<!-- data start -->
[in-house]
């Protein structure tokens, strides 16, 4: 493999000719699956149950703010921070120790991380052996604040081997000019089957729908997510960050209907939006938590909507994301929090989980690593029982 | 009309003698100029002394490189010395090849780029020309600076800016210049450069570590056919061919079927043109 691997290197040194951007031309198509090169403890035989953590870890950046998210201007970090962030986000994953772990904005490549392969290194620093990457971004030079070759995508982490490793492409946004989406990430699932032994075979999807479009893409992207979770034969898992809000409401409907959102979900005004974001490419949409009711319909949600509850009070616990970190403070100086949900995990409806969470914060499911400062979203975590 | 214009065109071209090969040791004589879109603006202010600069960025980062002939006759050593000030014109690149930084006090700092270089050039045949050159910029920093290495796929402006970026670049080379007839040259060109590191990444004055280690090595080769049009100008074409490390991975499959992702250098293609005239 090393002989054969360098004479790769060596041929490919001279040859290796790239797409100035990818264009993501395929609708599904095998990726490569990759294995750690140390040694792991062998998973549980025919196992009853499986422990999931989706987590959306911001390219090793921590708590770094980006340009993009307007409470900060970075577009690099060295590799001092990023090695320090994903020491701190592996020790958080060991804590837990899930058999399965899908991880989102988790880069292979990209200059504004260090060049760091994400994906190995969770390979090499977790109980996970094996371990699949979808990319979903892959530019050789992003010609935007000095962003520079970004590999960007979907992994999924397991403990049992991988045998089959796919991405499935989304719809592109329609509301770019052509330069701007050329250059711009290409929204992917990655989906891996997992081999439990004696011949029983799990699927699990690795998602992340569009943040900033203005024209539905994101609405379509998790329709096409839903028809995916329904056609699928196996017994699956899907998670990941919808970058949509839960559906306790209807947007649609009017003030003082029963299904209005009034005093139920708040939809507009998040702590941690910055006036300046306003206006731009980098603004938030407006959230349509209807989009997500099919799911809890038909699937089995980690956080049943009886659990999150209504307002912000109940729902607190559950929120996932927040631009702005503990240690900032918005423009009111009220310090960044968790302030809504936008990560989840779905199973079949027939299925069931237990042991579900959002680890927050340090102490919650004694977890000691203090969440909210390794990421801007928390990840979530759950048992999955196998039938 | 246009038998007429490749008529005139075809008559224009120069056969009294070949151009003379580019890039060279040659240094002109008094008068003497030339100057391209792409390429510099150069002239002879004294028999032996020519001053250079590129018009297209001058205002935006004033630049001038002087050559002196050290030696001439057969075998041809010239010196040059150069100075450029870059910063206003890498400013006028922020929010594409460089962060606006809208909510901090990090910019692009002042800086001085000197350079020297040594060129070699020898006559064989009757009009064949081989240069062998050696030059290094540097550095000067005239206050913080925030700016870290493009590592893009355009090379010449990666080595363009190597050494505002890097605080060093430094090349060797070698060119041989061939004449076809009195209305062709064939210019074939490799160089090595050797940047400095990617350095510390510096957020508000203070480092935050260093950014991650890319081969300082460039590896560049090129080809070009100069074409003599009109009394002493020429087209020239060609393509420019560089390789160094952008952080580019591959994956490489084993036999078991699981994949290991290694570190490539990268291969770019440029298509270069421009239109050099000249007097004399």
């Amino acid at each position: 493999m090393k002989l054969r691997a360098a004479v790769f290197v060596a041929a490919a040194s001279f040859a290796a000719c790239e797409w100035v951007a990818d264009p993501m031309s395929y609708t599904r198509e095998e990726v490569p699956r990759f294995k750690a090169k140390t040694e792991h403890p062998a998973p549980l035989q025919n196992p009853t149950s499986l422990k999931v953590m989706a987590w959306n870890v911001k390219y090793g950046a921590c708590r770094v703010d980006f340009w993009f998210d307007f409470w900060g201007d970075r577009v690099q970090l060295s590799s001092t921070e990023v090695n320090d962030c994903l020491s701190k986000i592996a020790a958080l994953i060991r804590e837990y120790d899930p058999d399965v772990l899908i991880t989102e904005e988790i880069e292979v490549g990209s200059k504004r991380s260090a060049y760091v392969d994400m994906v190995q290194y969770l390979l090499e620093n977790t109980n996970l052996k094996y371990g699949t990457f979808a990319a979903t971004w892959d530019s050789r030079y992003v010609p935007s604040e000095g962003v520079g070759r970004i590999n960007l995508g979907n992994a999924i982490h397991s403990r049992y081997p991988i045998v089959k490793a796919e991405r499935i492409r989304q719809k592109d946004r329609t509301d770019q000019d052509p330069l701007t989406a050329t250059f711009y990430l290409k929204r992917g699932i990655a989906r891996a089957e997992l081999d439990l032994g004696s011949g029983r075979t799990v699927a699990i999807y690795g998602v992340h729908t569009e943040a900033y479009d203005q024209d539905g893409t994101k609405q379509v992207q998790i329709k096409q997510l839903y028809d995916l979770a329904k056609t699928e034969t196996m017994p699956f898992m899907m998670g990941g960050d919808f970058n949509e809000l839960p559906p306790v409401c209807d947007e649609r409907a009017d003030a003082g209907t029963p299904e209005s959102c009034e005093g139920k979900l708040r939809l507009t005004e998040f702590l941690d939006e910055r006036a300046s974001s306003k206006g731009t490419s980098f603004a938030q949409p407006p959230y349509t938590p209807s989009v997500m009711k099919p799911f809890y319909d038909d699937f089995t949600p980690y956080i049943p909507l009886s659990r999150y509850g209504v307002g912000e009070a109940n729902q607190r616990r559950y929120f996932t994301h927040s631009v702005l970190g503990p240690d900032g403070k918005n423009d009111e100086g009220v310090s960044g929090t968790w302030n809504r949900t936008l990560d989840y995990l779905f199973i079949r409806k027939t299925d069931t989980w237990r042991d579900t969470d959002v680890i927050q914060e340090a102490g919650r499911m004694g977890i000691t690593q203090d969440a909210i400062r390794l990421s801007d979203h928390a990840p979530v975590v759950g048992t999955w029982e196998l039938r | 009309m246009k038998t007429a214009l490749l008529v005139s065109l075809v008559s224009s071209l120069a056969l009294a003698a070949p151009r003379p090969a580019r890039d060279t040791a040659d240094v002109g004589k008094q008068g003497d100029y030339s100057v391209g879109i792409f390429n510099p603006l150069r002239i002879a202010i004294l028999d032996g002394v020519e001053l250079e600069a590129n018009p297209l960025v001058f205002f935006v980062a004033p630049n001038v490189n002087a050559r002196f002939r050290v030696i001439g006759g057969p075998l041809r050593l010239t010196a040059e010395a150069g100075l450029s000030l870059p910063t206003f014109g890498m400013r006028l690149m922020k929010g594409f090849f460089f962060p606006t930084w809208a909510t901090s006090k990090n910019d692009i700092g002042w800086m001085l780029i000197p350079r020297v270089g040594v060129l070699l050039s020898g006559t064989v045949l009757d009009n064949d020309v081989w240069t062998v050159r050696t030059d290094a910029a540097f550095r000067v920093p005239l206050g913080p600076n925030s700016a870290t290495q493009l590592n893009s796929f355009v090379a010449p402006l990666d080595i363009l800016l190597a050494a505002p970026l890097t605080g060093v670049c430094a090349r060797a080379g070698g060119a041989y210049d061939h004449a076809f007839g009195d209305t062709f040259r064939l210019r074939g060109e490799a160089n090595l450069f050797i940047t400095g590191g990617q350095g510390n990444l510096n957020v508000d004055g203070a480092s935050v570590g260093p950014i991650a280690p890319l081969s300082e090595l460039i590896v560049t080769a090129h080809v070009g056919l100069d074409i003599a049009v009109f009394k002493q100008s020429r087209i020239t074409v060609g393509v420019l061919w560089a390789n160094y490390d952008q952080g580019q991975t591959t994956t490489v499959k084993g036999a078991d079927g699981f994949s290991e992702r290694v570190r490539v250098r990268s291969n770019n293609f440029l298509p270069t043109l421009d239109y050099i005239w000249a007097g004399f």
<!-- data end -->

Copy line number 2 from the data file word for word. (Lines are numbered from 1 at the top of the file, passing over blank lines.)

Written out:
């Protein structure tokens, strides 16, 4: 493999000719699956149950703010921070120790991380052996604040081997000019089957729908997510960050209907939006938590909507994301929090989980690593029982 | 009309003698100029002394490189010395090849780029020309600076800016210049450069570590056919061919079927043109 691997290197040194951007031309198509090169403890035989953590870890950046998210201007970090962030986000994953772990904005490549392969290194620093990457971004030079070759995508982490490793492409946004989406990430699932032994075979999807479009893409992207979770034969898992809000409401409907959102979900005004974001490419949409009711319909949600509850009070616990970190403070100086949900995990409806969470914060499911400062979203975590 | 214009065109071209090969040791004589879109603006202010600069960025980062002939006759050593000030014109690149930084006090700092270089050039045949050159910029920093290495796929402006970026670049080379007839040259060109590191990444004055280690090595080769049009100008074409490390991975499959992702250098293609005239 090393002989054969360098004479790769060596041929490919001279040859290796790239797409100035990818264009993501395929609708599904095998990726490569990759294995750690140390040694792991062998998973549980025919196992009853499986422990999931989706987590959306911001390219090793921590708590770094980006340009993009307007409470900060970075577009690099060295590799001092990023090695320090994903020491701190592996020790958080060991804590837990899930058999399965899908991880989102988790880069292979990209200059504004260090060049760091994400994906190995969770390979090499977790109980996970094996371990699949979808990319979903892959530019050789992003010609935007000095962003520079970004590999960007979907992994999924397991403990049992991988045998089959796919991405499935989304719809592109329609509301770019052509330069701007050329250059711009290409929204992917990655989906891996997992081999439990004696011949029983799990699927699990690795998602992340569009943040900033203005024209539905994101609405379509998790329709096409839903028809995916329904056609699928196996017994699956899907998670990941919808970058949509839960559906306790209807947007649609009017003030003082029963299904209005009034005093139920708040939809507009998040702590941690910055006036300046306003206006731009980098603004938030407006959230349509209807989009997500099919799911809890038909699937089995980690956080049943009886659990999150209504307002912000109940729902607190559950929120996932927040631009702005503990240690900032918005423009009111009220310090960044968790302030809504936008990560989840779905199973079949027939299925069931237990042991579900959002680890927050340090102490919650004694977890000691203090969440909210390794990421801007928390990840979530759950048992999955196998039938 | 246009038998007429490749008529005139075809008559224009120069056969009294070949151009003379580019890039060279040659240094002109008094008068003497030339100057391209792409390429510099150069002239002879004294028999032996020519001053250079590129018009297209001058205002935006004033630049001038002087050559002196050290030696001439057969075998041809010239010196040059150069100075450029870059910063206003890498400013006028922020929010594409460089962060606006809208909510901090990090910019692009002042800086001085000197350079020297040594060129070699020898006559064989009757009009064949081989240069062998050696030059290094540097550095000067005239206050913080925030700016870290493009590592893009355009090379010449990666080595363009190597050494505002890097605080060093430094090349060797070698060119041989061939004449076809009195209305062709064939210019074939490799160089090595050797940047400095990617350095510390510096957020508000203070480092935050260093950014991650890319081969300082460039590896560049090129080809070009100069074409003599009109009394002493020429087209020239060609393509420019560089390789160094952008952080580019591959994956490489084993036999078991699981994949290991290694570190490539990268291969770019440029298509270069421009239109050099000249007097004399």